The Ripps

Having heard the name of The Ripps bandied about recently in those ‘look out for…’ poles, I was keen to get this album on and see if they lived up to the hype. And I wasn’t disappointed. Opening track “Loco” launches you straight into the album, with a poptastic singalong chorus and punk undertones (excuse the pun!) that makes that moshing feeling brew in the limbs.

The Ripps, two thirds of Chilean descent (Patch and Raul, guitar/vocals and bass respectively, with British drummer Rachel Butt the rose between two thorns) effectively blend their extensive list of influences with more modern elements, so, while bands like The Clash, The Buzzcocks and Blur bubble to the surface in many songs, there are always subversive elements to keep you interested.

The single-most highlight for me is “Holiday”, which begins a bit like Blur’s “The Universal”, before bouncing into a jaunty two-tone / pop medley with brilliant lines like ‘Afternoon in Wetherspoons, the story begins / a cheeky pint will always end in tears’.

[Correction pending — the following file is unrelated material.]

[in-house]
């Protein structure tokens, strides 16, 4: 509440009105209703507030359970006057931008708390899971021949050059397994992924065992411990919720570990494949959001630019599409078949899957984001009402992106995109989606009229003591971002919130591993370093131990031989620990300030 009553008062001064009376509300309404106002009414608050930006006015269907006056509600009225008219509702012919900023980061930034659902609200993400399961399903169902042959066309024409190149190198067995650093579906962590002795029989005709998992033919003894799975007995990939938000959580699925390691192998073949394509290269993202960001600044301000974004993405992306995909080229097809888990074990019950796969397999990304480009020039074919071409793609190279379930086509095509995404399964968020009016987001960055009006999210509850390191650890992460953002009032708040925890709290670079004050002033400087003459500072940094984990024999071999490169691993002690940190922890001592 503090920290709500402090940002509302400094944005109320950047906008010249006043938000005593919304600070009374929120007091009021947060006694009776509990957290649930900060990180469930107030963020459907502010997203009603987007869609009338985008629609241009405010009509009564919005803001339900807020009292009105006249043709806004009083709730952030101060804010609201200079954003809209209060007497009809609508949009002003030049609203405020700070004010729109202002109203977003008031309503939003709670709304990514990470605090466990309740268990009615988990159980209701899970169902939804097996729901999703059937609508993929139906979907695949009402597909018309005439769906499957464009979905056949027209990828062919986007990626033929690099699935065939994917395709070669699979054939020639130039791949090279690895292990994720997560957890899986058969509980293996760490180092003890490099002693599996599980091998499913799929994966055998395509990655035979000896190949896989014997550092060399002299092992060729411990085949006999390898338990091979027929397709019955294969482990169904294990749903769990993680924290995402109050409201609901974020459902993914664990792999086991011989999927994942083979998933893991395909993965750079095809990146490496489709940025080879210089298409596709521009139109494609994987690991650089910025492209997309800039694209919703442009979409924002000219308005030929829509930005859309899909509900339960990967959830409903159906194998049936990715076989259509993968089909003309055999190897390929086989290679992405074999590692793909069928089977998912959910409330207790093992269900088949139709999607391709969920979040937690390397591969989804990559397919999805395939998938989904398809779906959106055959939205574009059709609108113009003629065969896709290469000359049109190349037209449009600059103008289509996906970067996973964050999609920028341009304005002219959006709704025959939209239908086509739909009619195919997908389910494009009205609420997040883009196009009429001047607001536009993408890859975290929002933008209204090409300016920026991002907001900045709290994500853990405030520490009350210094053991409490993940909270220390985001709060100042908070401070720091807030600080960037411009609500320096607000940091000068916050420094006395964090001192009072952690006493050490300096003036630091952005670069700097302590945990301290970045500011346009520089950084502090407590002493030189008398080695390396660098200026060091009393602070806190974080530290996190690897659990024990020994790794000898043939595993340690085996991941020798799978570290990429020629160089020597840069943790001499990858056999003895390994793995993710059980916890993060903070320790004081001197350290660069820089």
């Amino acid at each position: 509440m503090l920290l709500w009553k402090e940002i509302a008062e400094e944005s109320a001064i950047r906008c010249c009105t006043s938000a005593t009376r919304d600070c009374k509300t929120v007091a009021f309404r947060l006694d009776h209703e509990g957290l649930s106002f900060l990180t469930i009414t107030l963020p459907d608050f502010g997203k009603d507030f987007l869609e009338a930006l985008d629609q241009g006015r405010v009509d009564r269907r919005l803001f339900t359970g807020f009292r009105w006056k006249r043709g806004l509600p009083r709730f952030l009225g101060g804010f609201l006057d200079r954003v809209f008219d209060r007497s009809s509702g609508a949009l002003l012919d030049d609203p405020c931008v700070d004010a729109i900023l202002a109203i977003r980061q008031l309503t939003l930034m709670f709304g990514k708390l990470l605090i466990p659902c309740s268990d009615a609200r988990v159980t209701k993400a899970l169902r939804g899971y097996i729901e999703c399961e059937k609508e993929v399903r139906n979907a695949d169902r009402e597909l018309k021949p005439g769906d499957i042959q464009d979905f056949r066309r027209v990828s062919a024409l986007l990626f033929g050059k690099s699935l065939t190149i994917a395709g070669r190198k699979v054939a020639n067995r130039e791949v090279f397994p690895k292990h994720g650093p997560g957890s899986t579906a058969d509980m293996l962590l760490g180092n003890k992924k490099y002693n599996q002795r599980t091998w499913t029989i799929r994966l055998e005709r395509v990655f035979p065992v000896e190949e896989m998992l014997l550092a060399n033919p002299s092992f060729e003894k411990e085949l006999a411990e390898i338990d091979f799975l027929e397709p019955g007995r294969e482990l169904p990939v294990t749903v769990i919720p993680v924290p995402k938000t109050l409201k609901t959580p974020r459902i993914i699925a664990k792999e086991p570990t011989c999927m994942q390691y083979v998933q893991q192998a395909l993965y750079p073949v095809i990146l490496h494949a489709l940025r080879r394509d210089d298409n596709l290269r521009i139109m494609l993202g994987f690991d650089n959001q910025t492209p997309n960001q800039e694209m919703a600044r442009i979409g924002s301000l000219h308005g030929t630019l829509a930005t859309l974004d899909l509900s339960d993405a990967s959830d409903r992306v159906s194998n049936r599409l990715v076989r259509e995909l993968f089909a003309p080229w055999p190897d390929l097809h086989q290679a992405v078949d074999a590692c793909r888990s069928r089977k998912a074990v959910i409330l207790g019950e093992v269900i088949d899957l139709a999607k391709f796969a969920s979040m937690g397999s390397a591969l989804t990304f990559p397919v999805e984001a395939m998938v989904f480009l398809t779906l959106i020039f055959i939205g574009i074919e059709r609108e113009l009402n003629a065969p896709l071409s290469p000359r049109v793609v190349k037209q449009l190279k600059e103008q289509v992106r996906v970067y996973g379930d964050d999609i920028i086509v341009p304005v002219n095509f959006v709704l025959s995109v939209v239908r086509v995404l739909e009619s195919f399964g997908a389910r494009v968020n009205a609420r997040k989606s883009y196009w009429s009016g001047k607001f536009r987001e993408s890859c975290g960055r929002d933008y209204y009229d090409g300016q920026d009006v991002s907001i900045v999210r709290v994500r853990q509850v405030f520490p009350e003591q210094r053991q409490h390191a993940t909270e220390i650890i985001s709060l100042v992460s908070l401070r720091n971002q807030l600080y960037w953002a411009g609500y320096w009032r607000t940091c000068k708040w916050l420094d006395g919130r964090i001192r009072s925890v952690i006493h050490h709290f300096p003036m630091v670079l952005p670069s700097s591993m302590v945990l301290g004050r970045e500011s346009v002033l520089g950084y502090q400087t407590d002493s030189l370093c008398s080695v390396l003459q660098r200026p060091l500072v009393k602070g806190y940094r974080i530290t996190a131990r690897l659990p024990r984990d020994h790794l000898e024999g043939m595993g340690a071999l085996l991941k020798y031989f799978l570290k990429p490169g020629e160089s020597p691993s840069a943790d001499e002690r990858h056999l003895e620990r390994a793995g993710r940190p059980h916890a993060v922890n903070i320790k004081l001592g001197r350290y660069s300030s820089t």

The band cover some pretty gritty stuff across the 34 minutes of this album, from angry, heart-broken lyrics in “You don’t even care”, through “Cov song”, which is all shouting and abuse as it takes a swipe at life in the band’s home town, and “Hypocrite”, which channels its power by chanting ‘You’re a hypocrite’ ad infinitum.

“Benefits,” sneers at people on the Dole, with the chorus ‘No I really can’t be arsed’, and closer “I don’t like you any more” is the ultimate break-up track, being one minute and 43 seconds of vented spleen.

So, like the shots downed in “Holiday”, “Long Live The Ripps” is short, powerful and leaves you feeling a bit disorientated. The trio create a sound that is at once uplifting and depressing, empowered and lethargic, but this is good. Great in fact. It is one of those albums with the capacity to both wake you up in the morning and energise you before a night on the town. Highly recommended.

Simon Middleyard